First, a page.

15. Thoth-Amon

    Thoth-Amon Hypochondriac

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    I love the production on TH... frankly I don't think the music could work without it. I think when you listen to TH you need to approach it with a different mindset than you would most metal albums. This album is about ATMOSPHERE. Without the simple repetitive riffs and song structures and the hazy production you really can't get the atmosphere the band is trying to induce in the listener. So... in other words if you took a more standard type of production it just wouldn't work. Maybe you don't like that kind of music and that's cool. But that is why it is the way it is. Listen to it again with that in mind if you haven't done so already... you may be surprised. :)
     
  16. The Bringer

    The Bringer Member

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    That's exactly how I feel when I listen to that album. I have it on my iPod and it goes with me everyday on my commute to class... but I can't listen to it. It just isn't an album that I can listen to during the day. The atmosphere isn't right, the mood isn't set. When I get home and its dark and I'm having a few beers feeling a little low, I put this on and the atmosphere is fucking wonderful. If you actually listen to the music you will hear that each song has possibly 3 or 4 riffs that just continue on and on. But it really isn't noticed. The riffs are very mesmorizing and the atmosphere of the production draws your attention away from the repeativeness.
     
  17. OldScratch

    OldScratch Member

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    I've tried it again and again over the years(I'll try again though). Still, evidently the repetitive brilliance and atmosphere is largely lost on me, as I cannot get past the overall sound. Wierd though, growing up on Venom, Bathory, Sodom,etc.(among many others), and loving many second-wave BM bands, I thought I had a pretty good tolerance for Raw but effective recordings - I don't necessarily need crystal clear. I guess the ultra "grim" thing is just lost on me. Different tastes I suppose...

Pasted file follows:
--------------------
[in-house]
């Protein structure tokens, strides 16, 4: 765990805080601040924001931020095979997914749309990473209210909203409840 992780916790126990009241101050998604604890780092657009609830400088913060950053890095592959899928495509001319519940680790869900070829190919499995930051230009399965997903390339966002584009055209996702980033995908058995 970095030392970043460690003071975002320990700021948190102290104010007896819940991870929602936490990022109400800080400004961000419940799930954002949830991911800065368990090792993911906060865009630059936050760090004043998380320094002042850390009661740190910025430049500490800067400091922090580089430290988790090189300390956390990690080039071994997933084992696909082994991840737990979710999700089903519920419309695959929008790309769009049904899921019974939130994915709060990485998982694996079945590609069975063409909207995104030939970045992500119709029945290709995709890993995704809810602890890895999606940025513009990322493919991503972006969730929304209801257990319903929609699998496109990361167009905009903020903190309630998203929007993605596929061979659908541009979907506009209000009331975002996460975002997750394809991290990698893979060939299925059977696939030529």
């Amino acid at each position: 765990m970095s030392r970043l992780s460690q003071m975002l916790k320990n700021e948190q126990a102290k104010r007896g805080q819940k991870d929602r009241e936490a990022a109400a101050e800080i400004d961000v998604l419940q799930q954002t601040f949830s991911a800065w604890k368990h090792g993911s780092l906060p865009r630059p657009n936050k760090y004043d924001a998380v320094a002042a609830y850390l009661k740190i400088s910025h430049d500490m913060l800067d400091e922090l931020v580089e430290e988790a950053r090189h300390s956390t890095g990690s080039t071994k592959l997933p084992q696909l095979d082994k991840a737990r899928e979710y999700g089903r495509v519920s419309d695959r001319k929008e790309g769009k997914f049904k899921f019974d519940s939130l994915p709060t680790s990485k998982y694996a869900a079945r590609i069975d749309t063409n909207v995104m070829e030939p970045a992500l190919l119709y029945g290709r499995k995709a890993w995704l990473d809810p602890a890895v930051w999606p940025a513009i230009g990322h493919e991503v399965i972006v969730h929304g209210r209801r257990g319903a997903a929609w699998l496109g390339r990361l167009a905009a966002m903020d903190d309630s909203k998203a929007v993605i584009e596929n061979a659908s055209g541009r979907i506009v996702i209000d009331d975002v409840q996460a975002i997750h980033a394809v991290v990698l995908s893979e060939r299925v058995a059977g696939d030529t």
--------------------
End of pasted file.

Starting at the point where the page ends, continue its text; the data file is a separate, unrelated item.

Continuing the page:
18. Evil?

    Evil? omghaxlol!1

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    TH was difficult for me to listen to the first few times. I had a hard time staying interested through the entire album as it was so harsh on the ears it became grating. After a few listens I "got" it. I love the album now. You really do need to approach albums like this differently.
     
  19. Sarkastus

    Sarkastus use a chicken to..

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    It's the band that sounds like Satan sitting and farting. At times holding tempo but then releasing, like the man is relaxing his muscels and then tightening up again. Sometimes Gylve seems to stumble on the warriordrum quite unexpectedly and at times he seems to have forgotten he already repeated the drill, over propriety. Having captured that unhallowed sound of the Deep Forests, they think they're so damn evil and inviolable. Don't get me wrong, I am not disliking them. If not genius they're hilarious at least. They always remind me of grumpy old home-brewers who have discovered that an intruder has visited their secret fermatory in the woods.
     
  20. Blue_Jay

    Blue_Jay New Metal Member

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    This has got to be one of metal's most underrated album. Really awesome stuff, love the rock and roll sound Darkthrone has here.